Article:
Upstream, several initiatives have been put into place that aim to improve the general working conditions of those in the TCLF sector. One of these initiatives is called “Better Work”, which is a collaboration between the International Labour Organization and the International Finance Corporation. This programme brings together all tiers of the garment industry to improve working conditions and level of respect for workers, and boosts the competitiveness of ethical apparel businesses. In addition to providing managerial advice to factories, Better Work also collaborates with governments, brands, and unions.11 Various initiatives have popped up in the private sector as well. One of which, “Fashion Revolution”, advocates for a fairer, safer and more transparent fashion industry.12 With #whomademyclothes, Fashion Revolution attempts to shed light on the different aspects of clothing production processes. Another growing programme, “Fair Wear Foundation”, works with several stakeholders in the clothing industry to verify and improve workplace conditions in several production countries. Companies and brands can join the Fair Wear Foundation to get assistance to improve their processes.13 Initiatives like these are gaining traction, showing that there is growing concern among consumers about the origins and the ‘true cost’ of their clothing.14



Many migrant workers search for decent work opportunities in the textiles, clothing, leather and footwear sector, mostly unaware of the terrible working conditions that they will encounter in this sector. To improve the conditions of these migrant workers, and of the garment workers in general, GICJ makes following recommendations;

GICJ encourages all consumers to strongly consider the ethical practices of the fashion brands that they support. Additionally, GICJ calls on fashion brands to actively monitor whether human rights are being respected and working conditions are decent for everyone participating in the production of their clothes. GICJ urges legislators, and especially those involved with international commerce, to push for strict labour laws to protect the rights of garment workers.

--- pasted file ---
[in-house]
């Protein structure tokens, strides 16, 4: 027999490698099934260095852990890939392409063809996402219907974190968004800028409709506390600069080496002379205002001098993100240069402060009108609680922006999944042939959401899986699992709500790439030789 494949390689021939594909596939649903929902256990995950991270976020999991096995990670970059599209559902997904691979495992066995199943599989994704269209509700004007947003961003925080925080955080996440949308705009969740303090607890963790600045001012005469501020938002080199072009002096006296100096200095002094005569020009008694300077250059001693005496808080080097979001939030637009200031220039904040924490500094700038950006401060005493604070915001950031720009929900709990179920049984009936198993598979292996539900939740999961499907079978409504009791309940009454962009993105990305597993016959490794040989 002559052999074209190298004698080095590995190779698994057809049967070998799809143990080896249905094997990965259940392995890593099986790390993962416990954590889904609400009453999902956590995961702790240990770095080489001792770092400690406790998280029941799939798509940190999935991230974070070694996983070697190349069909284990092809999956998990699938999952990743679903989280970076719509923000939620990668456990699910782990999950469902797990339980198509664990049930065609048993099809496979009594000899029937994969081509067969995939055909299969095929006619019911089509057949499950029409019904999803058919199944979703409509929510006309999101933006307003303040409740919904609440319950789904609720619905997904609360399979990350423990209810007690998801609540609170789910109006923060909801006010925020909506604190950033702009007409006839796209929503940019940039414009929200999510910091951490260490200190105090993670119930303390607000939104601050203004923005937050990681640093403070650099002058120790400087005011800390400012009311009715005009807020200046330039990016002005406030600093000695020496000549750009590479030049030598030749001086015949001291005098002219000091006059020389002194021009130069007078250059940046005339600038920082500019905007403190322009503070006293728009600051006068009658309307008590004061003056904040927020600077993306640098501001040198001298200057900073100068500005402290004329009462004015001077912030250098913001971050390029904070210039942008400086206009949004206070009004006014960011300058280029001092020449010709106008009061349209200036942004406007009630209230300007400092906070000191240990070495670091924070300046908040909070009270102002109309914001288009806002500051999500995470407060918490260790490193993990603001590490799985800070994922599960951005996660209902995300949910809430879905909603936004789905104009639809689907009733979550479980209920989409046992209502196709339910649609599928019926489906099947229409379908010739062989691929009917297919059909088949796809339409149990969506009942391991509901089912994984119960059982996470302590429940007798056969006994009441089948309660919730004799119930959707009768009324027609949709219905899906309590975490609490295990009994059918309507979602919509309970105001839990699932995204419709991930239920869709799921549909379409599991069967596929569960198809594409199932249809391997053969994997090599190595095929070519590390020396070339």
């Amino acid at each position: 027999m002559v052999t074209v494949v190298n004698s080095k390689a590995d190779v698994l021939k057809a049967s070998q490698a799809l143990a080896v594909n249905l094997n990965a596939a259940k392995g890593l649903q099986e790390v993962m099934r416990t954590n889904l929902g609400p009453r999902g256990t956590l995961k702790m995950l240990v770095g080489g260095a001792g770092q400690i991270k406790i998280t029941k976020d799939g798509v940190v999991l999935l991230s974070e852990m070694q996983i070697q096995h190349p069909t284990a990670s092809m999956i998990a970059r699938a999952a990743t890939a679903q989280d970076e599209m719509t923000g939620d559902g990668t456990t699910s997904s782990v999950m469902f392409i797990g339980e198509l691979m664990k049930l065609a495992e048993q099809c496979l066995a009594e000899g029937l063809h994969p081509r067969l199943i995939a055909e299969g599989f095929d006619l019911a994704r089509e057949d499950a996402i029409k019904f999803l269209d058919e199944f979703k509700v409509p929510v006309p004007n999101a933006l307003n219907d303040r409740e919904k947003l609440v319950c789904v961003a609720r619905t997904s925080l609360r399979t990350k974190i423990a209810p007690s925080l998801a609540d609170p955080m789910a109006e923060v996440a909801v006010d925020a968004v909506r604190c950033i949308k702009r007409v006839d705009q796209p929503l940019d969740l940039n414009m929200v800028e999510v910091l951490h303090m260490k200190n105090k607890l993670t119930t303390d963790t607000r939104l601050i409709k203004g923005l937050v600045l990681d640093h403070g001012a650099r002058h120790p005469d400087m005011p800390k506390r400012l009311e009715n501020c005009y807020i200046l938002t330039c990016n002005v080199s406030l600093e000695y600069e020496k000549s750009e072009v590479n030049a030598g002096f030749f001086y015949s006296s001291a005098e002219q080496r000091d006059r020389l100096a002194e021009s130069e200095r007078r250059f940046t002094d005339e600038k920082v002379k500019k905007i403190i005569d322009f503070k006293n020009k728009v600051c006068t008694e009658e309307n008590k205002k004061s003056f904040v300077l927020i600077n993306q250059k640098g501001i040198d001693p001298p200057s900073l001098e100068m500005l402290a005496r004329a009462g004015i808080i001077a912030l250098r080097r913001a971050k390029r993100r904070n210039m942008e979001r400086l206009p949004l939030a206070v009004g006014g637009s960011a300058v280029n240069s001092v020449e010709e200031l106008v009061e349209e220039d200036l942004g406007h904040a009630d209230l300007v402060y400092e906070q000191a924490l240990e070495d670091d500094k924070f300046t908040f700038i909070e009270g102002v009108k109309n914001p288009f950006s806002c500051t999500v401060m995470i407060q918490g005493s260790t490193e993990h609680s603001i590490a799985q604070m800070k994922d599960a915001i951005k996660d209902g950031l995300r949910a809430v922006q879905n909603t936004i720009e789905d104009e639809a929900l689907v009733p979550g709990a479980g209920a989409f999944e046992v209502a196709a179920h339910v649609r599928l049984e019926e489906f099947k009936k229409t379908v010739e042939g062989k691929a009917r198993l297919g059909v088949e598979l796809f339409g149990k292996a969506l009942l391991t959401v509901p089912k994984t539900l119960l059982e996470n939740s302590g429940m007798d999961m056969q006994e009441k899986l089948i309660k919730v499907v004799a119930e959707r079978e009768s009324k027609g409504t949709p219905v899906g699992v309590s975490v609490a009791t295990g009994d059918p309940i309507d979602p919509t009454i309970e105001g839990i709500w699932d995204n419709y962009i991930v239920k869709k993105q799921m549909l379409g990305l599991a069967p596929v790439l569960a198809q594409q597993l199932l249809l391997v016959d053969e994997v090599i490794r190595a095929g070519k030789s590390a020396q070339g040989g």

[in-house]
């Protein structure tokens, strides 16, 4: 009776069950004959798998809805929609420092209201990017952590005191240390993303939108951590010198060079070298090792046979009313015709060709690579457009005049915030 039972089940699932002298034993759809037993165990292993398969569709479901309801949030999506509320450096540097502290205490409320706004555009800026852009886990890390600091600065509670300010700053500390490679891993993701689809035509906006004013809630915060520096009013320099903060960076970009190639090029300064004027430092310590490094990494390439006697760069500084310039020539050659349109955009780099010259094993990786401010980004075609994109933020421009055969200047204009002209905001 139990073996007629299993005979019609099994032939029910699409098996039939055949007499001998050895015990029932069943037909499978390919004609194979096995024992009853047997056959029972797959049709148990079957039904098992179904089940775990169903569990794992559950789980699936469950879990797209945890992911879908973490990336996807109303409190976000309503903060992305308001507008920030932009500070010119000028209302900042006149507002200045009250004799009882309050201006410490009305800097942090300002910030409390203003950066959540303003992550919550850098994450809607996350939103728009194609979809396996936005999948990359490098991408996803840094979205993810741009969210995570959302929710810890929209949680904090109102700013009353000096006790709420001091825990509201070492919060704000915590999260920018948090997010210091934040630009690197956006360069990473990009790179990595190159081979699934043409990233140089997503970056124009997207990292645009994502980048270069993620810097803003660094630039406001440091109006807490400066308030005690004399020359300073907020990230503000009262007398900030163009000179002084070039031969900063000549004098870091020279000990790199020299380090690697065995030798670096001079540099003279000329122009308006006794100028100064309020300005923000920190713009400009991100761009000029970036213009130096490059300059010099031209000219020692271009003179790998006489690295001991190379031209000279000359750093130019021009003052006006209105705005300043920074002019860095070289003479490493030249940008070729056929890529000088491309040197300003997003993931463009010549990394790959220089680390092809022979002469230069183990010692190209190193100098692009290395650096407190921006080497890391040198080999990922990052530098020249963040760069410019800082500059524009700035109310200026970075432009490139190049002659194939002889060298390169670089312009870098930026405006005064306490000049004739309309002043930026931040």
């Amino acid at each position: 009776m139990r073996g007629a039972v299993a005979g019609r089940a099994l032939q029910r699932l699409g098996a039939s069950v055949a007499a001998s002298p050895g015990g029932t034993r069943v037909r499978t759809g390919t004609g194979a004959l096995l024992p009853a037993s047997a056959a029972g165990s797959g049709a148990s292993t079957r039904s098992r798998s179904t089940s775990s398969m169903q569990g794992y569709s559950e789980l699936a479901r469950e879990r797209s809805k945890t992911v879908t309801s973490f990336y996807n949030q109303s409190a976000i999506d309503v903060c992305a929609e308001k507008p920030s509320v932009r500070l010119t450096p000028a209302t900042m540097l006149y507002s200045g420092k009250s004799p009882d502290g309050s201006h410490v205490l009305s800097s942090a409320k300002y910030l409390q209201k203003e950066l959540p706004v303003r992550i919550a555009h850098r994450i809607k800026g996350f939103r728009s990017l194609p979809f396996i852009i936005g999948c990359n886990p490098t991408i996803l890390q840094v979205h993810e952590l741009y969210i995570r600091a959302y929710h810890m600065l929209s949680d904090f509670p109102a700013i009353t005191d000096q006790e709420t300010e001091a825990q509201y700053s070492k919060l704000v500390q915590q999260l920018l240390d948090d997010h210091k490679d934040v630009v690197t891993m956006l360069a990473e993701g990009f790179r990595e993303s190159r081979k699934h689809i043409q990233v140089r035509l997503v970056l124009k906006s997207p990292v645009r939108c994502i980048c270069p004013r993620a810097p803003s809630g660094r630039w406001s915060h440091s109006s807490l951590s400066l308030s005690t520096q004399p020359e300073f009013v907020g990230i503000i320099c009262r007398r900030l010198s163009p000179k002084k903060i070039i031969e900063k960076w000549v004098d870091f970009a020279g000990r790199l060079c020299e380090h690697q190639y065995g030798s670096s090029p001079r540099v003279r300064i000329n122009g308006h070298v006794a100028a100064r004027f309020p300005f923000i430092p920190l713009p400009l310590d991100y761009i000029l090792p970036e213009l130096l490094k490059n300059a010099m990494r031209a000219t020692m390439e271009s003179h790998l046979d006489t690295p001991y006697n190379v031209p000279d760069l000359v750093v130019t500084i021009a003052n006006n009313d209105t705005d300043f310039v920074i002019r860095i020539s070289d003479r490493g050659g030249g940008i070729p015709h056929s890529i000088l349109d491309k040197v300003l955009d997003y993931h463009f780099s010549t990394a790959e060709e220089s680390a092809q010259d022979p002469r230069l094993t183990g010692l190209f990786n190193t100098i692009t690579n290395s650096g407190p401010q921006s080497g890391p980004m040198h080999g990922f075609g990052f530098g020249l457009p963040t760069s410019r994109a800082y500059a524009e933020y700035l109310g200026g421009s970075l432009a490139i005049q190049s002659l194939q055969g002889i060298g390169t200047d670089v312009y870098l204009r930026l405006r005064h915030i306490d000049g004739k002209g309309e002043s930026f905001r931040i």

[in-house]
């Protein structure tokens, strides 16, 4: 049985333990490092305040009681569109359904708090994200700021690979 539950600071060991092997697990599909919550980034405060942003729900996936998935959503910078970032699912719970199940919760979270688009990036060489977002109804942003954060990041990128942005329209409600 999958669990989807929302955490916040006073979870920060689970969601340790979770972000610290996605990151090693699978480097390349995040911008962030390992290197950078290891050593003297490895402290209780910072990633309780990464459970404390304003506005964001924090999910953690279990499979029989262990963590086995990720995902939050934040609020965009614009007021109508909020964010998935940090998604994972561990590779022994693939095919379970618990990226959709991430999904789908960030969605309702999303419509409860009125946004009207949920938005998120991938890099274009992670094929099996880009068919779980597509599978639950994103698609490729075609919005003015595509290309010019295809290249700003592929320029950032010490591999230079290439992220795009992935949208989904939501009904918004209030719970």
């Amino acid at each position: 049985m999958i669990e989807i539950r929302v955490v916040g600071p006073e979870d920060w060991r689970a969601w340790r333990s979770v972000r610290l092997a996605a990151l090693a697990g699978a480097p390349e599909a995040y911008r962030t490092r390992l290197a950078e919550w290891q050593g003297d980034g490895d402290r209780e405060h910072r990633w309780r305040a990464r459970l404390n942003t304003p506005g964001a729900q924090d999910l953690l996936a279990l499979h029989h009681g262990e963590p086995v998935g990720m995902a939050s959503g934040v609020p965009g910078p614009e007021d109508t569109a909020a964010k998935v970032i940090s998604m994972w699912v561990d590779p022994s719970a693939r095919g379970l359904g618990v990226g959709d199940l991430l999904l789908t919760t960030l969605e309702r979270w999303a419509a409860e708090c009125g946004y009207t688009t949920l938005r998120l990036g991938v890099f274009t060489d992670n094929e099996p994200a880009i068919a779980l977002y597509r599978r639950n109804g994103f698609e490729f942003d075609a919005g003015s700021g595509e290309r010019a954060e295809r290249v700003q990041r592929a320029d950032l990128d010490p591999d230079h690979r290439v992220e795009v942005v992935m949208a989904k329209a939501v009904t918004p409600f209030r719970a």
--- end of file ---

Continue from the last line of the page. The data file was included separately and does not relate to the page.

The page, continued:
1. “World Day of Social Justice”, United Nations, http://www.un.org/en/events/socialjusticeday/index.shtml

2. “Decent work”, International Labour Organisation, http://www.ilo.org/global/topics/decent-work/lang--en/index.htm

3. “Social justice for migrant workers is in everyone’s interest”, International Labour Organisation, www.ilo.org/global/about-the-ilo/how-the-ilo-works/ilo-director-general/statements-and-speeches/WCMS_618011/lang--en/index.htm; and “World Day of Social Justice”, United Nations, www.un.org/en/events/socialjusticeday/index.shtml.

4. “Textiles, clothing, leather and footwear sector”, International Labour Organisation, http://www.ilo.org/global/industries-and-sectors/textiles-clothing-leather-footwear/lang--en/index.htm

5.  “Textiles, clothing, leather and footwear sector”, International Labour Organisation, http://www.ilo.org/global/industries-and-sectors/textiles-clothing-leather-footwear/lang--en/index.htm; and “Workers’ conditions in the textile and clothing sector: just an Asian affair?”, European Parliament, http://www.europarl.europa.eu/EPRS/140841REV1-Workers-conditions-in-the-textile-and-clothing-sector-just-an-Asian-affair-FINAL.pdf

6. “Flawed Fabrics”, SOMO – ICN, http://www.indianet.nl/pdf/FlawedFabrics.pdf; and Fashion Revolution, http://fashionrevolution.org/; and The True Cost, https://truecostmovie.com/

7. “Global Estimates of Child Labour”, International Labour Organisation, http://www.ilo.org/wcmsp5/groups/public/---dgreports/---comm/documents/publication/wcms_575499.pdf

8. “What is child labour”, International Labour Organisation, http://www.ilo.org/ipec/facts/lang--en/index.htm

9. “Flawed Fabrics”, SOMO – ICN, http://www.indianet.nl/pdf/FlawedFabrics.pdf; and “Child labour in the fashion supply chain”, the Guardian, https://labs.theguardian.com/unicef-child-labour/

10. “Child labour in the fashion supply chain”, the Guardian, https://labs.theguardian.com/unicef-child-labour/

11. Better Work;  https://betterwork.org/about-us/the-programme/

12. Fashion Revolution, http://fashionrevolution.org/

13. Fair Wear Foundation, https://www.fairwear.org/about/

14. The True Cost, https://truecostmovie.com/

International Days of Remembrance articles by GICJ:

Zero Tolerance for Female Genital Mutilation

International Holocaust Remembrance Day

World Arabic Language Day

International Migrants Day

Human Rights Day

Commemoration and Dignity of Victims of Genocide

GICJ Newsletter